Grant's 18 years old
Another whisky in the range that is not available in the UK market but is extremely popular in France, where it retails for €35-40. It is bottled at 40% ABV and contains whiskies with a minimum age of 18 years, including some that are over 25 years of age. After blending, this whisky has spent time marrying together before finishing its maturation in large Port casks. The colour is deep amber and the nose is rich, sweet and fruity (especially dried fruits such as raisins, figs and prunes). On the palate, this is again rich and feels thick in the mouth. There is an interesting array of characteristics - dark dried fruits (raisins, figs, prunes again), black treacle, vanilla, caramel and hints of wood spice (think of nutmeg) and cocoa powder. The finish is long and rich but with a refreshing dryness towards the end.
Grant's 25 years old
To try this whisky was a real treat - thanks Ludo! This bottling will be released in July 2010 and will be exclusive to the travel retail/Duty Free market. It is bottled at 40% ABV and will retail at £150 each. This is a special whisky as it contains whisky with a minimum age of 25 years and some much older indeed. This includes a cask of grain whisky that was distilled on the first day of production at Girvan on Christmas Day 1963, some whisky from the closed Ladyburn distillery and other rare whiskies from closed distilleries and over 25 other single malt and grain whiskies. We plan to do a full review of this 25 years old upon its release, but here is a little taster.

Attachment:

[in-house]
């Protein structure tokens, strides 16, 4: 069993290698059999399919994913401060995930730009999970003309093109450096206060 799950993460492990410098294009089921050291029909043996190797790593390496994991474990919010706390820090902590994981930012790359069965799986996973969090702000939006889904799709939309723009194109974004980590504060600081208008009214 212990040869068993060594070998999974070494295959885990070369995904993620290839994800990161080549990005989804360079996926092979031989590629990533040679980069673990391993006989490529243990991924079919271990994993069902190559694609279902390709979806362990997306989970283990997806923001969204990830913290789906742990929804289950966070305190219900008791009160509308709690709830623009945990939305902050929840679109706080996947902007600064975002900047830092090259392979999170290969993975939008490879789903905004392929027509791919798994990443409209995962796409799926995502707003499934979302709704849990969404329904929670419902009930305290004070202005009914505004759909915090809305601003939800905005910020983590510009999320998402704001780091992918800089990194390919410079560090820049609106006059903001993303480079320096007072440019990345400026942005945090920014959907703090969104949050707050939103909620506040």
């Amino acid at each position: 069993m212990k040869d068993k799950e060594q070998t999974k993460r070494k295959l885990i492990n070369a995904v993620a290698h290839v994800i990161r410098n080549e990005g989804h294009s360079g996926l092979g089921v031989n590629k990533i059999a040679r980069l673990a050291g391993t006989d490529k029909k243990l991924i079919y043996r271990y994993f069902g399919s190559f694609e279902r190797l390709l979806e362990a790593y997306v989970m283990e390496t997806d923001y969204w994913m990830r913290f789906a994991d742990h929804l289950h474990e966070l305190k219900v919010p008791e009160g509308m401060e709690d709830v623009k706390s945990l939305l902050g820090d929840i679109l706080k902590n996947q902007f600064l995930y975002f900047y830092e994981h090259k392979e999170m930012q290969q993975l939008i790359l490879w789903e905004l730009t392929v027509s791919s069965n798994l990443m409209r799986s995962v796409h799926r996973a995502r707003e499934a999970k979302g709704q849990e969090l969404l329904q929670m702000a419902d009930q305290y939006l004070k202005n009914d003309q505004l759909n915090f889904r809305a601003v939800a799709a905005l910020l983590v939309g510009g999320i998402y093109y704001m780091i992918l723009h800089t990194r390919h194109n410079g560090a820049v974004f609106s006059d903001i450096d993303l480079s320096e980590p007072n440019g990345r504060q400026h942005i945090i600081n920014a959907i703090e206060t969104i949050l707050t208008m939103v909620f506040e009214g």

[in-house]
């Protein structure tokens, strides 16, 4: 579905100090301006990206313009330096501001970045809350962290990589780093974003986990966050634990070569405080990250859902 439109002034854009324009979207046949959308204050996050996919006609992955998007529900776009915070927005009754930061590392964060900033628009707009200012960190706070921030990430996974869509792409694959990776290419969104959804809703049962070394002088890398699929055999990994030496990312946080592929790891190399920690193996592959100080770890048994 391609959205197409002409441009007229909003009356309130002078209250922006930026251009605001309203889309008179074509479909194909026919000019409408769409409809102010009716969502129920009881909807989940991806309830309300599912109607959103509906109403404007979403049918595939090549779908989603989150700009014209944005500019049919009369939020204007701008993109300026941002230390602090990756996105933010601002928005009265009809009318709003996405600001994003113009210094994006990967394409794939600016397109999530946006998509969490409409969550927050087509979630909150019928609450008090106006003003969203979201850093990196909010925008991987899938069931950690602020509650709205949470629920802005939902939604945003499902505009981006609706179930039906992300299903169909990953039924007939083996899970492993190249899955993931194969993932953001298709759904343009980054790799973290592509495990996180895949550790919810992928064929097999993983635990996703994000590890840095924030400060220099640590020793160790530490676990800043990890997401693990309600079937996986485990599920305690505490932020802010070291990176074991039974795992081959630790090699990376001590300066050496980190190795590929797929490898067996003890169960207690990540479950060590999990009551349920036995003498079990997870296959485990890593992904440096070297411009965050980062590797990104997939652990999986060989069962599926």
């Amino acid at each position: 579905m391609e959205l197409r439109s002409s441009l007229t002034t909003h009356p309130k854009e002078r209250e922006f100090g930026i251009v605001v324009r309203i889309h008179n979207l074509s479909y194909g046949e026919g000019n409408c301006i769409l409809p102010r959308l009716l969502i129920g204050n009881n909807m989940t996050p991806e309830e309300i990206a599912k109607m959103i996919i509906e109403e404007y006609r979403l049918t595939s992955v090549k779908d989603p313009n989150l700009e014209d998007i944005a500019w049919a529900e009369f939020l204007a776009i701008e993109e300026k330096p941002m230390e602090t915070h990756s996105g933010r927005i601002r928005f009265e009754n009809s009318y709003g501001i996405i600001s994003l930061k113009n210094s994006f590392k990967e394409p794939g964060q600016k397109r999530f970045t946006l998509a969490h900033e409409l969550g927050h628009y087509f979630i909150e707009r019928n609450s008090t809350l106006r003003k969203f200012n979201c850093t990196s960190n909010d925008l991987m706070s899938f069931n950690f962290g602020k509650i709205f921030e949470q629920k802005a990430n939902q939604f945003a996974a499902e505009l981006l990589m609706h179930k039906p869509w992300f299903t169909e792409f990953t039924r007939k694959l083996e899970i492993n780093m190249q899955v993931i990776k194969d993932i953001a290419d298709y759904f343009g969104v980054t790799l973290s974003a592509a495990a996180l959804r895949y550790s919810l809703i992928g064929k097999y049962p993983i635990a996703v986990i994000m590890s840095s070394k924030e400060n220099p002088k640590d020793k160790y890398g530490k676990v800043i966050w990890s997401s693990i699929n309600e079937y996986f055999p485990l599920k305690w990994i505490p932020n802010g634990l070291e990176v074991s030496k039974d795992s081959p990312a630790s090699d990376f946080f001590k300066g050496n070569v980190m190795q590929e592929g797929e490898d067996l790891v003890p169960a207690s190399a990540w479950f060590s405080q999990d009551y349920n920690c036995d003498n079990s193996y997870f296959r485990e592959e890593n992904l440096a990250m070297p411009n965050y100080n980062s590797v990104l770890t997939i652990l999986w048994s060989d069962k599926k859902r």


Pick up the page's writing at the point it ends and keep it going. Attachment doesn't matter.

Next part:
The colour is golden amber and the nose is rich with an interesting fruitiness to it (think of peaches and citrus zest). On the palate, there is a mix of sweeter notes (vanilla, honey, fresh peaches, plums and distinct cereal grains) and spicier wood notes (oak, cinnamon, nutmeg and hint of bonfire-like smoke). It is initially rich and creamy with a refreshing spicy heat (think of ginger and chilli) before mellowing and turning softer. The finish is very long and starts woody and spicy, becoming sweeter and softer before almost going full circle and becoming drier with a touch of spice to finish off. A lovely and complex dram that deserves your attention.
What's the verdict?
The Grant's blended whisky range is consistently good across the six whiskies. It really does have something for everyone and for all tastes, except maybe the fans of very peaty whisky. Tasting them side by side illustrated this perfectly and was a real treat. This includes the lighter Ale Cask, the balance of the Family Reserve, the richer and sweeter Sherry Cask and 12 years old, the even richer and darker 18 years old and the highly complex 25 years old - the jewel in the Grant's crown.
* Please note that all figures in this paragraph are from Euromonitor International 2009 via The Malt Whisky Yearbook 2010. All photographs are used with permission of Ludo Ducrocq and William Grant & Sons.